The first time I lost two and a half stone, and keep in mind this was before I knew I had any eating problems. After being on the diet for many months I felt amazing, but my binge-ing was about to hit an all time high. Or low… you know what I mean. I came off the diet and had one of the worst binges I’ve had to date. I don’t make myself sick after my binges, in fact, I hate being sick. I know no one likes it, but I would rather sit, feeling sick for hours rather than be sick and have it over within five minutes.

I have all my binges in secret, as most people with a tendency to do this will, and unluckily for me I had the house to myself for a week. I bought a huge bag of Doritos and dip, one slab of milk chocolate, and another with milk chocolate mixed with crunchy caramel. I ate it all, alternating between sweet and sour, drinking pepsi and feeling like everything was finally right. I don’t know about you but when I’m on a binge, it’s as if it feels completely right, like I am meant to eat this much; I’m finally giving in to what I’ve been wanting for so long. During the binge and a couple of hours after, it’s great, but then as I went to bed that night, I knew I was going to be ill.

I vomited several times, and stayed in the bathroom until morning, just in case. Not only did I feel physically ill, I felt like my world had ended. The guilt set in, and not only because I’d eaten a lot more than normal, but I was supposed to be on a shake diet. My stomach must have shrunk considerably, and to load so much crap into it wasn’t healthy, but also wasn’t great for my mental health. I think that might have been my first binge, or at least a binge that I can remember vividly, now that I know I have a problem.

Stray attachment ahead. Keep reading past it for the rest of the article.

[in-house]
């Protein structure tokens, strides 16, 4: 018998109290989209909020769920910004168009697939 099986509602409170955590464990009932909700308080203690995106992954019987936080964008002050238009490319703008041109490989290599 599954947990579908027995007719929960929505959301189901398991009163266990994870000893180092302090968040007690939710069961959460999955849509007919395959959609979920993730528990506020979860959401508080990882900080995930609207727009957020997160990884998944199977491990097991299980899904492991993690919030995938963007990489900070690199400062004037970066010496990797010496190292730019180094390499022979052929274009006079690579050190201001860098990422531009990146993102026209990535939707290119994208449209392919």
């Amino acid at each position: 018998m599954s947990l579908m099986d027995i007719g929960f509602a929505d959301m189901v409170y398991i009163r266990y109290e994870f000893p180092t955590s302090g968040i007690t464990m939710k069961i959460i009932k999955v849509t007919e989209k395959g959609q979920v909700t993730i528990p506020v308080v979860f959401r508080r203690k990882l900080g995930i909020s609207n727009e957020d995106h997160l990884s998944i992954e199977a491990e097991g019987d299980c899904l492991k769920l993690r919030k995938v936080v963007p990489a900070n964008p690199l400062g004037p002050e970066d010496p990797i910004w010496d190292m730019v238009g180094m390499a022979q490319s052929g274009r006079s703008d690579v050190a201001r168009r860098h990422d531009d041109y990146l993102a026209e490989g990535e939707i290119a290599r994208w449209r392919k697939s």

I stopped Lighterlife soon after, went to Uni after finally losing weight and having the confidence. However I started Lighterlife again a year later and lost three stone. That was when I finally realised something was not right, and I visited the Uni counseller.

I’d never talked about my weight problems with anyone but my mum before. My family are really close, and yet no one else knew quite how depressed it made me. I finally confessed my real issues to the counsellor, after having another binge whilst on Lighterlife. She referred me to an Eating Disorder clinic where I was assessed. They said I straddled the line between having an eating disorder, and disordered eating. However, after diagnosing me with an EDNOS (Eating Disorder Not Yet Specified) I was offered one on one CBT, and I cried with relief that I finally realised that this might be why I had suffered for so long.

Emma

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Unfortunately for me, my trip to the Doctors didn’t go so well. There’s a six month waiting list for CBT at an NHS clinic, and although my Doctors happy to refer me, she isn’t sure if they’ll take me on due to the fact that I’ve had CBT before. I’m not an urgent case in their eyes. I’ve been offered Antidepressants, but… I’m not sure if I want to take them.

So, having been left to my own devices, I have come up with a plan to look over all my old CBT stuff and Body Image therapy shizz. I’m really going to push myself to make a change, as the Doctor has given me a couple of weeks to think about the Anti-D situation.